You’ve been watching too many kung fu movies. Dynasties: Shang, Chou, Chin, Han, Sui. Tang, Sung, Yuan, Ming, Ching. More than a couple – eh?

  9. Duncan,
    China proper was a gathering of warring clans. even under the shang, chou, chins, and han dynasties. tang, song, and yuan came close to preventing clan warfare but fell short. the ming and ching were absolute rulers. so i stand by my statement of “give or take a couple dynasties”.

    that is the context of what i meant.

  10. It’s interesting the array of distorted positions and misfits that you’ve cited for a China collapse. While China is not without its risks, I think that Fabius you risk more in terms of credibility by citing off-beat authors.
    * Did you know Epoch Times is run by the Falun Gong, no friends of China? Did you also notice that Professor Chang is most likely a Taiwanese independence supporter?
    * Andy Xie strikes me more as a media whore who will do anything for attention.
    * And Martin Hutchinson? He’s perhaps more like you: A westerner who hopes for China’s collapse and wants to find as many signs as possible.
    * Remember Gordon Chang’s “Coming Collapse of China”? I don’t remember much about it either.
    Fabius Maximus replies: I believe the credibility gap is on your side, for such an odd comment. First, your assumption that I agree with everything I post is silly — obviously false to anyone reading this site. As the About page says, this side looks for truths beyond what’s know. That means considering heterdox scenarios and non-mainstream sources.

    “Did you know Epoch Times is run by the Falun Gong, no friends of China?”

    Do you look only at analysis by friends of China? Who is more likely to more clearly write about the adverse scenario: their friends or enemies?

    Your comments about Xie and Hutchinson are just hot air. Both have reputations earned over long careers. That does not make them correct, just worth reading. That you have not heard of Chang’s books is meaningless, IMO.

  11. I’m actually quite familiar with Gordon Chang’s predictions which never came true. How about non-friends of China — perhaps acquaintances like Pettis, Fallows or for that matter even Ferguson? I think these guys have much more insight than the ones you cite.

    As for enemies, yes I agree sometimes they can have insight — only not true this time.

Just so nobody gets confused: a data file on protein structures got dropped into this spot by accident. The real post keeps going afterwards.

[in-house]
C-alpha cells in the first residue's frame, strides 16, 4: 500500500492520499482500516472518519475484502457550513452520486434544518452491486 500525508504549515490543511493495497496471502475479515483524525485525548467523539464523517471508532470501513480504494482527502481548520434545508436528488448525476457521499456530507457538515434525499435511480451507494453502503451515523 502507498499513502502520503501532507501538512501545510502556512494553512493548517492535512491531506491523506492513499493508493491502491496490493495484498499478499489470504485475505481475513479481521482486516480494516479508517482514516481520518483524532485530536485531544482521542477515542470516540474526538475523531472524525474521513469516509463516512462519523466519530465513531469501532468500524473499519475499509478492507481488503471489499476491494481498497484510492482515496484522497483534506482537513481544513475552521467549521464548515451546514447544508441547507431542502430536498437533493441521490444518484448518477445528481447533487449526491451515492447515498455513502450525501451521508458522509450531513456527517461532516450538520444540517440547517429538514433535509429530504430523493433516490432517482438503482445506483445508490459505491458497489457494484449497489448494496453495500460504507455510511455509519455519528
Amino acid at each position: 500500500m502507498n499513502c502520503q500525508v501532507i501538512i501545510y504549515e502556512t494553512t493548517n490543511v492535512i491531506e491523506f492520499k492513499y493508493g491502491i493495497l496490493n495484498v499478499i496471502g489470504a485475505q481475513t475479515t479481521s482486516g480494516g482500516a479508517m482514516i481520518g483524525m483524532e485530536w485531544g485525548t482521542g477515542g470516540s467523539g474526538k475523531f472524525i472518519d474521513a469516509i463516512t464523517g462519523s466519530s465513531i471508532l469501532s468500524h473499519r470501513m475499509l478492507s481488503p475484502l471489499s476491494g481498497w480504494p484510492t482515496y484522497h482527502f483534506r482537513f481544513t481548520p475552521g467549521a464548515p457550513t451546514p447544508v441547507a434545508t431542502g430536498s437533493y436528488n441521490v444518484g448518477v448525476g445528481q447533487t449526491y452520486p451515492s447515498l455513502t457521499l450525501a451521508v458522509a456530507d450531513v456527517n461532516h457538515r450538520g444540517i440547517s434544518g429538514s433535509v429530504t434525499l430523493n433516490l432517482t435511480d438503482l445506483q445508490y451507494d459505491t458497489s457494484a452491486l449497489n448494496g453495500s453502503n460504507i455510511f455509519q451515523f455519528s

Fabius Maximus replies: I am only on Chapter 2, but I doubt that he was forecasting over such a short time horizon (published in 2001). The point of looking at the weakness of China is that the “China will dominate the world” meme is so prevalent.

    Michael Pettis’ blog (China Financial Markets is on my daily reading list. An article of his appears here later this week. Nothing yet cited here as his writing tends too technical for a general geopol blog, except in a detailed analysis (which I’ve not done, yet). Fallows is a brilliant guy, but his comments about China I find uninteresting (probably reflecting my limitations, not his).

    Any suggestions? What articles about China have you found esp striking or interesting?

    As for Ferguson — He has written much about China, but again nothing IMO striking (mostly about the US-China “marriage”). An his general audience articles tend to be IMO of far lower quality than his academic work. As in this from his op-ed in the Financial Times yesterday:

    President Barack Obama reminds me of Felix the Cat. One of the best-loved cartoon characters of the 1920s, Felix was not only black. He was also very, very lucky. And that pretty much sums up the 44th president of the US as he takes a well-earned summer break after just over six months in the world’s biggest and toughest job.

  12. Any suggestions? What articles about China have you found esp striking or interesting?

    Most of the really interesting stuff comes from people’s mouths who don’t want to be published as they either 1) don’t want to get into trouble with the Chinese authorities 2) want to profit from their insights or 3) are in a politically-sensitive position. If you go to China and can speak Mandarin well enough, there’s a lot that people will tell you — and this doesn’t have to be the apparatchiks who generally tell you what you want to hear. Most of my info comes from what people tell me; not much of it comes from published works.

    For published stuff, I tend to like Fallows — his essays on China freedoms, dissidents and the one on how the reserves are generated were outstanding and ring true — at least from my experience. But I found his interview of the head of CIC to be a bit too awestruck and not very enlightening. I find Ferguson faintly racist and perhaps more snobby in that faded Empire sort of way. I really like Pettis’ work of course.
    Fabius Maximus replies: I agree about the best stuff being off-the-record. I find that to be true in most fields with which I am familar. I have no direct contacts in China, but what you say very much applies to those I know who do have them.

    Fallows essay’s about life in China are great. His articles about either economics are IMO so-so; the Economist publishes far better (they are first rate about mechanics, but generally consensus cluesslessness about the future). Much of Ferguson’s academic work is great; his pro-Imperial popluar articles are IMO nonsense.

  13. Pingback: A Revolution is Not a Dinner Party. Thoughts about the Future of China « Föhrenbergkreis Finanzwirtschaft

  14. If you want an idea of just how badly the English-speaking world wants China to fail, try doing these two searches:
    “china is a house of cards
    “india is a house of cards

Leave a Reply

This site uses Akismet to reduce spam. Learn how your comment data is processed.

Scroll to Top
%d bloggers like this: